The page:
In Health Education, knowledge is not enough; we must be able to mobilize our knowledge. It is not obvious to change our behavior. Some still believe that the problem can be solved with publicity, or communication campaigns. Others consider it a question of simple transfer - yet we can easily observe the inefficiency of prevention campaigns targeted towards young people. Obstacles are everywhere: emotional, cognitive and metacognitive ones.

Only multiple and systemic strategies are efficient (Giordan 1995). In Tobacco, only the combination of motors emerging from biology - nicotine desensitizing, psychology - self-image, sociology role models like artists and fashion models, anthropology - behavior of self with others, life habits, and practical ways - new pleasure can have a little chance of being successful. Even 'active' or 'constructivist' methods are quite limited, in particular with health staff (Fig. 2).

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The conceptions of a targeted public, i.e. their habits, the things they take for granted, or their ways of reasoning, are all factors which limit the understanding or execution of a message. Examples can be found on children draws, asked for studies on the obstacles under different themes (Figs 3-5). Their draws on how are their mouth and teeth (Fig. 3) depict conceptions that ignore that teethes are separated one from another before the age of 6 year old, when children start to lost their first teethes. Draws of microbes show monster conceptions (Fig. 4) and influences actions on infectious diseases prevention (Fig. 4).

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Fig. 3: children draws of their mouth and teeth.
Draws at a, b and c were obtained from 4-5 year-old children.
Draws d, e, and f were obtained from 6-7 year old children.

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Fig. 4: conception of microbes: draws of 6 year old children

Even adult conceptions are often impregnated with misconceptions and errors, as for example, conceptions on digestion (Fig. 5). In Fig. 5a, liver and pancreas precede and are linked to the stomach, and the kidneys are linked to the large intestine. In Fig. 5b the liver is also linked to the stomach and the large precede the small intestines.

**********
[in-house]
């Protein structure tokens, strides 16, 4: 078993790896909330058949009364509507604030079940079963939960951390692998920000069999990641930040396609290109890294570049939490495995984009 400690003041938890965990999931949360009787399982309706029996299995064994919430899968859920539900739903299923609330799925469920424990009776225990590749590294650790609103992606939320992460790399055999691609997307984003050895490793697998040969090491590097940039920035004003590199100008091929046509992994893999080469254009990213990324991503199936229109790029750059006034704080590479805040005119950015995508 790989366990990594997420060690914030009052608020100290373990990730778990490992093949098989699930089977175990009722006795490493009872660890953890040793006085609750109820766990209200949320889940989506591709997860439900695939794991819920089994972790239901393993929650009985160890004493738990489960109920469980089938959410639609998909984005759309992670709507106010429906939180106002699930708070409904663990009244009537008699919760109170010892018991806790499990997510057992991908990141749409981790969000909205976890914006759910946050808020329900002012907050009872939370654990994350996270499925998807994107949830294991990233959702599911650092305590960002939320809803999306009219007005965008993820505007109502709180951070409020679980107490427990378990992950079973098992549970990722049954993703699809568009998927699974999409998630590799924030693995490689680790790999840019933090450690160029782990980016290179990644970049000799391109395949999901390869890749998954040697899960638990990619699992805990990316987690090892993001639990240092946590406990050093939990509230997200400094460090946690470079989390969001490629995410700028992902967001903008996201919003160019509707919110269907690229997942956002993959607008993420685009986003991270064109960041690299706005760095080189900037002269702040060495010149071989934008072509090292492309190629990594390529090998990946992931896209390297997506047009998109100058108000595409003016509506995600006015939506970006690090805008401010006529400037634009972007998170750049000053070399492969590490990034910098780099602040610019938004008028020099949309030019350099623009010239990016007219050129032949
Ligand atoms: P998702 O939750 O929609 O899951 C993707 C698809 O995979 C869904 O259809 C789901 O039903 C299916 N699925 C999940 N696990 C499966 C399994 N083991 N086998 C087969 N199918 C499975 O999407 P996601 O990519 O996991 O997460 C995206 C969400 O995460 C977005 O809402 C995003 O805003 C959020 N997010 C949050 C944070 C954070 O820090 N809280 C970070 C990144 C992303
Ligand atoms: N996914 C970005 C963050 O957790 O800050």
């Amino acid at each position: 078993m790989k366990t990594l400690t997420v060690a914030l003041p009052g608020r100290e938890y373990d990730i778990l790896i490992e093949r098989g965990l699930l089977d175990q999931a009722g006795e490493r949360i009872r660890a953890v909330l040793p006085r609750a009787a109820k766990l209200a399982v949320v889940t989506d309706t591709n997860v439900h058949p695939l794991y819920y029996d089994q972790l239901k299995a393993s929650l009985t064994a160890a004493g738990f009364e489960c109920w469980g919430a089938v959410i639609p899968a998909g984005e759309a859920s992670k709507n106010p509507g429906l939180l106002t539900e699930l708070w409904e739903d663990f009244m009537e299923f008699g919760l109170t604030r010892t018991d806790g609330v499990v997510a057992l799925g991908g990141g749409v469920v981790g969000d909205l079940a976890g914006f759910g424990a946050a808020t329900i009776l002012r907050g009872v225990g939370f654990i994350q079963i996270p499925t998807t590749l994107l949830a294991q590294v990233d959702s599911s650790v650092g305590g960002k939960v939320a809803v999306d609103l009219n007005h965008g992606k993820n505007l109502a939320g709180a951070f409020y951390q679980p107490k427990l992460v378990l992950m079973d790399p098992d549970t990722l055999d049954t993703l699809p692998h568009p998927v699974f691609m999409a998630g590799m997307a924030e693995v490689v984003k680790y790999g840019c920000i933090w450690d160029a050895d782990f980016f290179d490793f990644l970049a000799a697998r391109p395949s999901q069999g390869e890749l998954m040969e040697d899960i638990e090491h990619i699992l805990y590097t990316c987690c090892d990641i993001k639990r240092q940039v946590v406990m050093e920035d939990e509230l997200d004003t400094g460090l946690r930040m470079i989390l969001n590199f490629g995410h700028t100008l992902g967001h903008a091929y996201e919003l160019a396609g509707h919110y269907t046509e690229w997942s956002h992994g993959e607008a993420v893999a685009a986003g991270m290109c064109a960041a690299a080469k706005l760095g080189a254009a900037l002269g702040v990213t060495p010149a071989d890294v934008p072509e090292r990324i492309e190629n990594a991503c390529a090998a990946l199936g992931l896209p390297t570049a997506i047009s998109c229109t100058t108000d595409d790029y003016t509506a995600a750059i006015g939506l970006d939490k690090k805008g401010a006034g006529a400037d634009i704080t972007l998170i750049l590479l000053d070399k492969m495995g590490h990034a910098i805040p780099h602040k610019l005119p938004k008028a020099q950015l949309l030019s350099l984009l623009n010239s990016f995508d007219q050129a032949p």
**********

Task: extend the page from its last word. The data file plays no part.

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Fig. 5: conception on digestion: draws made by adults.
Original words were translated and substituted by typewritten words

Adult conceptions on disease depict three different categories (Fig. 6): 93% direct/causal, 7% mixed. No systemic conceptions were detected.

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Fig. 6: frequency of individuals in each category of the different conceptions of diseases

Implementing Health Education comes up against our habitual ways of functioning: students must be strongly motivated before (Giordan 1994). They elaborate knowledge from their own lives. They learn through their mental conception, depending on each person's social and biological experience, and individual disposition. The adoption of 'healthy' practices requires many investigations (group discussions, inquiries, confrontations with different information, etc.) which increase awareness about motivations, highlight the diversity of aspects to consider, and anticipate the choice of a certain lifestyle. For prevention, both the deconstruction of certain ways of thinking (or working), and the construction of others are needed: both the de-connection of one thought, and an alternative neuronal reconnection (Giordan et al. 1994, Giordan & Girault 1996).

Nothing is direct, nor automatic. Only learners, be they professional or not, can learn. But this will happen only by interacting with a complex, systemic, and often paradoxical, didactic environment (Fig. 7), which encourages both thought transformation... and mobilization. To implement such a heuristic perspective, we need to develop a real health education research in the same time of biology research.

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Fig. 7: parameters networks of didactical environment for Learning